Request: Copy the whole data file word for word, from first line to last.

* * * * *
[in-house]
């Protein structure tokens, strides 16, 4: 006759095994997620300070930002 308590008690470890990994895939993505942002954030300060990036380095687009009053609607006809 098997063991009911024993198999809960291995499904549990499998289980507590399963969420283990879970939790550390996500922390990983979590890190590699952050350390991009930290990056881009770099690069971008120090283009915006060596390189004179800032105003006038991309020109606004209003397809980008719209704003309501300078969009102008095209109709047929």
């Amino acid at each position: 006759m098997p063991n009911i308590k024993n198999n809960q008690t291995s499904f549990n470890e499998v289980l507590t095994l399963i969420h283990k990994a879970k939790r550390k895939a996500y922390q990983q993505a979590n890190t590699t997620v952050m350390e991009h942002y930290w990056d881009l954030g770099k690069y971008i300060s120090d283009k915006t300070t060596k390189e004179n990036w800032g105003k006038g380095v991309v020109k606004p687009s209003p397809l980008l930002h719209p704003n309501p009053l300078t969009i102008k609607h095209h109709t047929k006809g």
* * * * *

[in-house]
């Protein structure tokens, strides 16, 4: 006759095994997620300070930002 308590008690470890990994895939993505942002954030300060990036380095687009009053609607006809 098997063991009911024993198999809960291995499904549990499998289980507590399963969420283990879970939790550390996500922390990983979590890190590699952050350390991009930290990056881009770099690069971008120090283009915006060596390189004179800032105003006038991309020109606004209003397809980008719209704003309501300078969009102008095209109709047929």
């Amino acid at each position: 006759m098997p063991n009911i308590k024993n198999n809960q008690t291995s499904f549990n470890e499998v289980l507590t095994l399963i969420h283990k990994a879970k939790r550390k895939a996500y922390q990983q993505a979590n890190t590699t997620v952050m350390e991009h942002y930290w990056d881009l954030g770099k690069y971008i300060s120090d283009k915006t300070t060596k390189e004179n990036w800032g105003k006038g380095v991309v020109k606004p687009s209003p397809l980008l930002h719209p704003n309501p009053l300078t969009i102008k609607h095209h109709t047929k006809g």